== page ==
Water leaks are expensive. It’s not just the cost of the water that’s wasted but the cost of finding and repairing them. In the UK 3.2 billion litres of water are lost through leakage every day and with agriculture a water-intensive industry, a significant part of this could come from farms.
A leak of just one litre a minute could cost around £1,000 a year. This could be caused by a couple of leaky water troughs with a leaking or burst pipe costing a lot more. Although water companies are responsible for pipework leading to the water meter farmers and landowners are responsible for the water pipes on ‘their side of the meter’. As business customers for water services, farmers and landowners are responsible for paying for the water supplied to their site, even if it’s lost due to a leak, so it’s worth carrying out some regular, basic checks to make sure that you don’t have a leak.
Nigel Ponsford, Key Account Manager for agriculture at water retailer South West Water Business, said: “Some leaks in water pipes are inevitable as pipes and fittings can wear out, corrode or be damaged by freezing weather or the weight of traffic on roads or gateways. What is important is to detect leaks as soon as possible and to make sure that they are repaired.”
The first thing to do is to work out how much your consumption should be. We’ve drawn up a table below showing how much water certain types of stock and activities use each day.
How much water do you use?
|Cow with calf
||50 litres a day
|Dairy cow in milk
||68 – 155 litres a day
||18 – 23 litres a day
||3 – 10 litres a day
|Ewe with lamb
||9 – 10.5 litres a day
||4 – 6.5 litres a day
|Yearling beef cow
||24-36 litres a day
|Two-year-old beef cow
||36-50 litres a day
|Washing and cleaning the milking parlour
||40 -60 litres a day per cow
* These levels will differ if stock have access to other water sources such as streams and ponds. If there are domestic properties on the meter add 140 litres per person per day for the number of people living there.
Use this to total up the amount of water used every day. If your consumption estimate is similar to your meter reading, then you probably haven’t got a leak. If there is a considerable difference then there is unaccounted for usage which could be a leakage
A good tip to determine whether you have a potential leak is to find your water meter in daylight and make sure it’s clean with easy access. Then, in the middle of the night when nothing should be using water, take a photo of your meter with your phone. Repeat this an hour later and see if the meter reading has changed. If it has then this is a good indicator that you may have a leak.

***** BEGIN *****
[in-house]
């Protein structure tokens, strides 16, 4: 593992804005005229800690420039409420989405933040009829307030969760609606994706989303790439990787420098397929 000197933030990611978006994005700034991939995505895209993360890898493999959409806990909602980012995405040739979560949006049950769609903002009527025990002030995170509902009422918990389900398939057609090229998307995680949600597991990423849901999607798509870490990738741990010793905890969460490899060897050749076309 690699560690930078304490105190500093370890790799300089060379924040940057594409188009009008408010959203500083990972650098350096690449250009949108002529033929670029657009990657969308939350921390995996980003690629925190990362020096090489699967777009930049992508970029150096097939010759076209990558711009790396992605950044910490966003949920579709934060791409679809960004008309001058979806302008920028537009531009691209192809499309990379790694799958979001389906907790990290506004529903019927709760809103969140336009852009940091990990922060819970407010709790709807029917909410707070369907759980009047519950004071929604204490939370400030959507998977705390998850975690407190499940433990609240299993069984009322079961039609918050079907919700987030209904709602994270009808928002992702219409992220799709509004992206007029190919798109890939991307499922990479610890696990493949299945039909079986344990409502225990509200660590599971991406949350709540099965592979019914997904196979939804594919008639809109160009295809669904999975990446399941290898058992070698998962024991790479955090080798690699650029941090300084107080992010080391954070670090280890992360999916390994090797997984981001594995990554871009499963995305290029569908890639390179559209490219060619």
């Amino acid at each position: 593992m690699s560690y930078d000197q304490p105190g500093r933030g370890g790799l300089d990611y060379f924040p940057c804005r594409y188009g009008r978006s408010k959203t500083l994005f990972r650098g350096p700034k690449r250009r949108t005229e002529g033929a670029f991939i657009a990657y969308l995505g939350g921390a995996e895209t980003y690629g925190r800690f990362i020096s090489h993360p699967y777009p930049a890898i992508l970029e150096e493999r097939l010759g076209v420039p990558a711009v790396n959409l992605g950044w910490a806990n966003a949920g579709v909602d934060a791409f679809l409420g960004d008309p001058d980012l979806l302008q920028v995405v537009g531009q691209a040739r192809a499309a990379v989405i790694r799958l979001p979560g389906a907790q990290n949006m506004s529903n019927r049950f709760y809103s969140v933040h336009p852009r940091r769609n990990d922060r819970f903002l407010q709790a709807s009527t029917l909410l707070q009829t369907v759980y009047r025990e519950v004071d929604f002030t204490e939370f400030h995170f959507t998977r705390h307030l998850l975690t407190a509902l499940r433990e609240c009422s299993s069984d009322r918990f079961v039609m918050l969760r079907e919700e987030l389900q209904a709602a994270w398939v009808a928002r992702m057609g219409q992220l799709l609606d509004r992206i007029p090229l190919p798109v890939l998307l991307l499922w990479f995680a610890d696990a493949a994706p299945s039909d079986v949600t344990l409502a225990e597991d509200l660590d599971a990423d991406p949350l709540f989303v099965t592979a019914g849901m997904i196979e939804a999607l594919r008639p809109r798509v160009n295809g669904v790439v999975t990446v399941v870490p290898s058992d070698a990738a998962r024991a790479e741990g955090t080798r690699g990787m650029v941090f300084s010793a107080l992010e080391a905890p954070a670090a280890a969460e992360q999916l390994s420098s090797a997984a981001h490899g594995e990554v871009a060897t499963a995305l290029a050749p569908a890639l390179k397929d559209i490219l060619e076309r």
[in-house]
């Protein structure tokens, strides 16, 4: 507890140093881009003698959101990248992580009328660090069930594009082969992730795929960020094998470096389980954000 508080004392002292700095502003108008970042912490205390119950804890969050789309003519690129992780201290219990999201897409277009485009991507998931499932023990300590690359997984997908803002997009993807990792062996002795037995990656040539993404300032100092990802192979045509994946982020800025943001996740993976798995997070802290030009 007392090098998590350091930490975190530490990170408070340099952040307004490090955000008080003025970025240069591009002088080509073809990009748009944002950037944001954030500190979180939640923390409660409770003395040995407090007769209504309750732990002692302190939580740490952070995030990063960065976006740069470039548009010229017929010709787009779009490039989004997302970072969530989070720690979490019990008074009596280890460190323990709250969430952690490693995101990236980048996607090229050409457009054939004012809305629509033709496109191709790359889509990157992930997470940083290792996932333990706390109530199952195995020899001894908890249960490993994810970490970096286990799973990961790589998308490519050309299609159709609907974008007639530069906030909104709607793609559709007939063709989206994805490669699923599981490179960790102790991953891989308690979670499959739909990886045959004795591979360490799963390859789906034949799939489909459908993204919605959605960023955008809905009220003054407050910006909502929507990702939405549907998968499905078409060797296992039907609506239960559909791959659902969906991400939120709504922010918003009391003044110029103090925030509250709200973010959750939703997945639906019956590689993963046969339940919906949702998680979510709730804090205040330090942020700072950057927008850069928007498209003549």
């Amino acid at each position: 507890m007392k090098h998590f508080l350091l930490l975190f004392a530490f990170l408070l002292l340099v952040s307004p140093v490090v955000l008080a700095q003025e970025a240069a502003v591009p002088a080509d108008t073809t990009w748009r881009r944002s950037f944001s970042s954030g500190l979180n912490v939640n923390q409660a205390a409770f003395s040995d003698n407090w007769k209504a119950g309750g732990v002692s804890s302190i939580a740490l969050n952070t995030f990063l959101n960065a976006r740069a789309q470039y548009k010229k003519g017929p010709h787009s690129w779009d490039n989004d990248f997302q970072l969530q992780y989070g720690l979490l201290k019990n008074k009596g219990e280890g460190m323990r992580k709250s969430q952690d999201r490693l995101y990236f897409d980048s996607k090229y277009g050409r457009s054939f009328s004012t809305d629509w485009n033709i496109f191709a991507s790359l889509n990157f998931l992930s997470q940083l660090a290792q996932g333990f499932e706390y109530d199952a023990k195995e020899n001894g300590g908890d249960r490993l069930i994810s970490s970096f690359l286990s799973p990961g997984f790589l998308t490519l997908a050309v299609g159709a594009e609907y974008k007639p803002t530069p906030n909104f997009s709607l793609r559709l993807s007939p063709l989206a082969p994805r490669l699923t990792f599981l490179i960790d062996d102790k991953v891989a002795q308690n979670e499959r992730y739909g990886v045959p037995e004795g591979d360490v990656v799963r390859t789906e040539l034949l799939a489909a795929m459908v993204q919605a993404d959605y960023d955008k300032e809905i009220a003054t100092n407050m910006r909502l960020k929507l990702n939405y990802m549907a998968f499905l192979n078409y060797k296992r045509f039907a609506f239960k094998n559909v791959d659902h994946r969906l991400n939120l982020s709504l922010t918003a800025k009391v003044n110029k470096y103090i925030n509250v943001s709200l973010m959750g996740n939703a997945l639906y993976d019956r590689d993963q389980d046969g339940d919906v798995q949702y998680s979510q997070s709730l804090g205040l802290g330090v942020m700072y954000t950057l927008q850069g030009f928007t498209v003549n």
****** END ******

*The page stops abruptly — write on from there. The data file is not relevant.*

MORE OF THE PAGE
To give an even more accurate indicator about water consumption, a logger device can be fitted to your meter that will record water usage every 15 minutes and feed the information back to your computer.
So, if you have a leak how do you find if?
Look at the obvious places such as water troughs, overflowing tanks, or wet patches in fields in summer. In addition, try and isolate sections of pipe to narrow the search down or use a listening stick, which uses mechanical amplification to pinpoint leaks. If you can’t locate the leak yourself seek the help of experienced leak detection technicians – don’t hope the problem goes way on its own because an unrepaired leak will continue to waste water, leading to higher bills.
Once the leak has been found you may be able to claim a leak allowance through your water retailer. To start this process, you will need to repair the leak as soon as possible and discuss the allowance criteria with them. If you are continually plagued by leaks because the pipe or fittings are old or corroded it’s usually cheaper and less disruptive to replace the pipe rather than paying out for many smaller, temporary repairs.
Another way of protecting your business against the cost of mains water leakage is to install a private water supply using the natural resources available to many farms such as springs, streams and rivers, above and below ground. The costs and disruption of installing a private supply will vary from site to site but many farmers are surprised at how quick – and cheap – this can be.